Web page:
I sent out an e-mail to some of our friends asking if they would be willing to buy school clothes for one of the 10 children we were outfitting. The e-mail was forwarded to others and before I knew it we had 7 of the children taken care of! We finally got all of the clothing bought and I made two separate deliveries to this mom (along with gas money). Yesterday morning, she called at 7:00 am to say that Kendrick’s shoes didn’t fit and since it was the first day of school, he couldn’t go because he didn’t have any shoes. She wondered where I had gotten them and then said she didn’t have enough gas to get to that store and back home. I told her I would call her back. Ummm. I was not happy. After all, I was getting kids off myself and had planned to spend the day with Cara getting her ready to head back to college. I didn’t have time for this. Didn’t this Mom realize that I have a life too?

There it was….the ugly, grouchy, selfish, non-Christ-like truth. Meeting the needs of people; ministry, is almost never convenient. But it is what it is….living out the life of Christ through our actions-whether we ‘feel’ like it or not. My precious husband brought me back to that reality and off I went to gas up her car and get her the money for shoes that DID fit her boy/my boy. And along the way, the Lord reminded me again that it is not about me- that “whatever I do for the least of these, I do for Him”.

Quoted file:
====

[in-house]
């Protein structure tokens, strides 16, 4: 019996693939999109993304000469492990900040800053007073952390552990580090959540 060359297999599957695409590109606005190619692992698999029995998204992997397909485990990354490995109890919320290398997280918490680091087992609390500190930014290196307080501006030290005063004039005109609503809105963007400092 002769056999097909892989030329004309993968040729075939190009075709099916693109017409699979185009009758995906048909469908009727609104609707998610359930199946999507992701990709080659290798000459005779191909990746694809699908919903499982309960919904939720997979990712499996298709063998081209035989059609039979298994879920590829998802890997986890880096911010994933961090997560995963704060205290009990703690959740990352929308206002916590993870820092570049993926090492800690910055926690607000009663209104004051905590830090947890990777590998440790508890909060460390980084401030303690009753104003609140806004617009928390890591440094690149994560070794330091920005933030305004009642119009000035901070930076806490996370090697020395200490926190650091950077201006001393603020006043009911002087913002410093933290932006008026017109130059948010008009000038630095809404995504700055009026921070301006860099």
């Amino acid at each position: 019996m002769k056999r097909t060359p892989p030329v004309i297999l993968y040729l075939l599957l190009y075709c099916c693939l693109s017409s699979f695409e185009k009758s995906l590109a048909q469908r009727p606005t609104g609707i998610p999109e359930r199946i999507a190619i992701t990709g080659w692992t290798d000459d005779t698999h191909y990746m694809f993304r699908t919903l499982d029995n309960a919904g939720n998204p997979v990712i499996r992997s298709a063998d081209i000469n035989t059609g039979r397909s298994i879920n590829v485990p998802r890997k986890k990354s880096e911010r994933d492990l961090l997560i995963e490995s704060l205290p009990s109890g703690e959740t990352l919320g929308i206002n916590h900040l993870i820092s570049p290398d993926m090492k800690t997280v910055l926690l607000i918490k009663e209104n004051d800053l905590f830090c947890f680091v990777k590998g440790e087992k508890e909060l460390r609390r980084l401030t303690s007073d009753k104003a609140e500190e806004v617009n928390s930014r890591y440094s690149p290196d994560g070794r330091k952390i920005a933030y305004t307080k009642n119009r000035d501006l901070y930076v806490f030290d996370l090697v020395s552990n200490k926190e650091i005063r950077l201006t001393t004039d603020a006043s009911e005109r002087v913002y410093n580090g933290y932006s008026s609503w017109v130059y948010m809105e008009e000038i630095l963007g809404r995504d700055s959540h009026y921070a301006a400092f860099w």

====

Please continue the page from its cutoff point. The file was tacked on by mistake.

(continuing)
Published in: on August 20, 2010 at 1:55 pm  Comments (2)  

Out of words…..

When you consider yourself to be somewhat of a writer, being “out of words” is definitely not a good thing. But, that’s how I have felt lately. I want to talk, I want to encourage, I want to write, but I’ve come to an impasse, especially in my foster care journey. Honestly, there are times in this process when my heart is so heavy, I can hardly breathe; when I am discouraged and flat; when there is so much static, I can’t seem to hear anything clearly. Now is one of those times.